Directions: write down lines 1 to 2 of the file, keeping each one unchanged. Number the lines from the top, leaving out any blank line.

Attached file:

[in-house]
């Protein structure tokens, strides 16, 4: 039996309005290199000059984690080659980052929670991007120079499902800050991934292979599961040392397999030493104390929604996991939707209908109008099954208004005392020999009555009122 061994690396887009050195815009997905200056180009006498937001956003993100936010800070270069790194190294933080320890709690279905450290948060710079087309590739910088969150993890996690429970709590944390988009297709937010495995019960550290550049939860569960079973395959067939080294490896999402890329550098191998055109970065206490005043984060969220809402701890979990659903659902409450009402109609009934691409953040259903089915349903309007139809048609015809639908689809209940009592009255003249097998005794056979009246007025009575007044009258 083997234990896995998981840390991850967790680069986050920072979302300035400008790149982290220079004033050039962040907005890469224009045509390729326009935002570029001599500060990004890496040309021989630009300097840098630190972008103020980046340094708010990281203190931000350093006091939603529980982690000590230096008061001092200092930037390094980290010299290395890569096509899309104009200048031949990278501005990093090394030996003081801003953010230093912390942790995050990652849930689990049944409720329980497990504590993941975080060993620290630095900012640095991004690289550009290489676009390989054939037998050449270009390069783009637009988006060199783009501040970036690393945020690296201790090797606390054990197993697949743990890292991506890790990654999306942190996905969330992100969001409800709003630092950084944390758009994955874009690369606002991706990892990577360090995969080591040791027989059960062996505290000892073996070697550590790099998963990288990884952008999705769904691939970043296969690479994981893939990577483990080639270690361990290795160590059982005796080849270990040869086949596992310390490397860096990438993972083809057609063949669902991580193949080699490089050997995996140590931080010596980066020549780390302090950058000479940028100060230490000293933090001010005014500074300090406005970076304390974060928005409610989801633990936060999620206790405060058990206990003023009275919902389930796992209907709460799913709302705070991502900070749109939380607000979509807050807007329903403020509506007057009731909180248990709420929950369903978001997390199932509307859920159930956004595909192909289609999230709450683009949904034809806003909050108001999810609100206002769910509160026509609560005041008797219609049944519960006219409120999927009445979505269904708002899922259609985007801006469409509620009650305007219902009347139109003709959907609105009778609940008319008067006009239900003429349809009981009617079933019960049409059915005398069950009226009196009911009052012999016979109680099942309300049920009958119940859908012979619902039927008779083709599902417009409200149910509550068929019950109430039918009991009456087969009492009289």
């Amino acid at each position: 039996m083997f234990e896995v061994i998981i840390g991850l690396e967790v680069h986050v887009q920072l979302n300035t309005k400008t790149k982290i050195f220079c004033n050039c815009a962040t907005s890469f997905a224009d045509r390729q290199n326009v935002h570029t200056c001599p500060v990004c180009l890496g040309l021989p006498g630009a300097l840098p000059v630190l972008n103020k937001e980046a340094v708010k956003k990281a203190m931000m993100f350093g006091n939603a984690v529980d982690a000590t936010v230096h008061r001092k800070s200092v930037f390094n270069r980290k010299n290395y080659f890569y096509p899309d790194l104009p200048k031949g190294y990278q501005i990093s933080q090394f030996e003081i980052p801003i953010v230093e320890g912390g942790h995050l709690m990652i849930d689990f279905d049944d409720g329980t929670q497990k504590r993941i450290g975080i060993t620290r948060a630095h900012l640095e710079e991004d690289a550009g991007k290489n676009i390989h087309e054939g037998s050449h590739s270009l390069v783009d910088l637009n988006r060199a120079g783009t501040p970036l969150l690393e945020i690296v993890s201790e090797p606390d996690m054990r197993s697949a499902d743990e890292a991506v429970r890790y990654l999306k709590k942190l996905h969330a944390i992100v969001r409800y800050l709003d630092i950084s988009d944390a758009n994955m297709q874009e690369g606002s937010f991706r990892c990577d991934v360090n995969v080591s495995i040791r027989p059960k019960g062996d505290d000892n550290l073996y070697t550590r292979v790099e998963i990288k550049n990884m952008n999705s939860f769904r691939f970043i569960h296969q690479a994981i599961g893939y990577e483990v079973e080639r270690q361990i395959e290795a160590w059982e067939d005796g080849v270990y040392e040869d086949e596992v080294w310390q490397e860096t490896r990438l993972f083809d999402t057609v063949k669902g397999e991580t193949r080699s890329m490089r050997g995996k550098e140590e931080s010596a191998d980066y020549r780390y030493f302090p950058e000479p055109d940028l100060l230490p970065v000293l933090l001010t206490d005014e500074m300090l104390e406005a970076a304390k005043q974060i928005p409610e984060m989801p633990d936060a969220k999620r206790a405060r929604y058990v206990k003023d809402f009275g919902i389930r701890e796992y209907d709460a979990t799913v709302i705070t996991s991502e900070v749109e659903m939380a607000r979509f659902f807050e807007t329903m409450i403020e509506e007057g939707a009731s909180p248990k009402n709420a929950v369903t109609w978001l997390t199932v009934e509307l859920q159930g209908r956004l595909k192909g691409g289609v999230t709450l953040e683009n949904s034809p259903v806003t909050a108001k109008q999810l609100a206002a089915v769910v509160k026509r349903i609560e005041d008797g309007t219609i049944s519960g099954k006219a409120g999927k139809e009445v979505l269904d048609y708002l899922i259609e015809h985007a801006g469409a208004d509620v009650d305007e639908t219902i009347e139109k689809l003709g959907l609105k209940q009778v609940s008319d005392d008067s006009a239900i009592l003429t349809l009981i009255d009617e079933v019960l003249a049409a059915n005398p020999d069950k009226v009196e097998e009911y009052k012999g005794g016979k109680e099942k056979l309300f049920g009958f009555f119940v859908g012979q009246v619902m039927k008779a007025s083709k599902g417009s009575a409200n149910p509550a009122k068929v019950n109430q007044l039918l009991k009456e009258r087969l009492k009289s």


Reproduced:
[in-house]
């Protein structure tokens, strides 16, 4: 039996309005290199000059984690080659980052929670991007120079499902800050991934292979599961040392397999030493104390929604996991939707209908109008099954208004005392020999009555009122 061994690396887009050195815009997905200056180009006498937001956003993100936010800070270069790194190294933080320890709690279905450290948060710079087309590739910088969150993890996690429970709590944390988009297709937010495995019960550290550049939860569960079973395959067939080294490896999402890329550098191998055109970065206490005043984060969220809402701890979990659903659902409450009402109609009934691409953040259903089915349903309007139809048609015809639908689809209940009592009255003249097998005794056979009246007025009575007044009258 083997234990896995998981840390991850967790680069986050920072979302300035400008790149982290220079004033050039962040907005890469224009045509390729326009935002570029001599500060990004890496040309021989630009300097840098630190972008103020980046340094708010990281203190931000350093006091939603529980982690000590230096008061001092200092930037390094980290010299290395890569096509899309104009200048031949990278501005990093090394030996003081801003953010230093912390942790995050990652849930689990049944409720329980497990504590993941975080060993620290630095900012640095991004690289550009290489676009390989054939037998050449270009390069783009637009988006060199783009501040970036690393945020690296201790090797606390054990197993697949743990890292991506890790990654999306942190996905969330992100969001409800709003630092950084944390758009994955874009690369606002991706990892990577360090995969080591040791027989059960062996505290000892073996070697550590790099998963990288990884952008999705769904691939970043296969690479994981893939990577483990080639270690361990290795160590059982005796080849270990040869086949596992310390490397860096990438993972083809057609063949669902991580193949080699490089050997995996140590931080010596980066020549780390302090950058000479940028100060230490000293933090001010005014500074300090406005970076304390974060928005409610989801633990936060999620206790405060058990206990003023009275919902389930796992209907709460799913709302705070991502900070749109939380607000979509807050807007329903403020509506007057009731909180248990709420929950369903978001997390199932509307859920159930956004595909192909289609999230709450683009949904034809806003909050108001999810609100206002769910509160026509609560005041008797219609049944519960006219409120999927009445979505269904708002899922259609985007801006469409509620009650305007219902009347139109003709959907609105009778609940008319008067006009239900003429349809009981009617079933019960049409059915005398069950009226009196009911009052012999016979109680099942309300049920009958119940859908012979619902039927008779083709599902417009409200149910509550068929019950109430039918009991009456087969009492009289």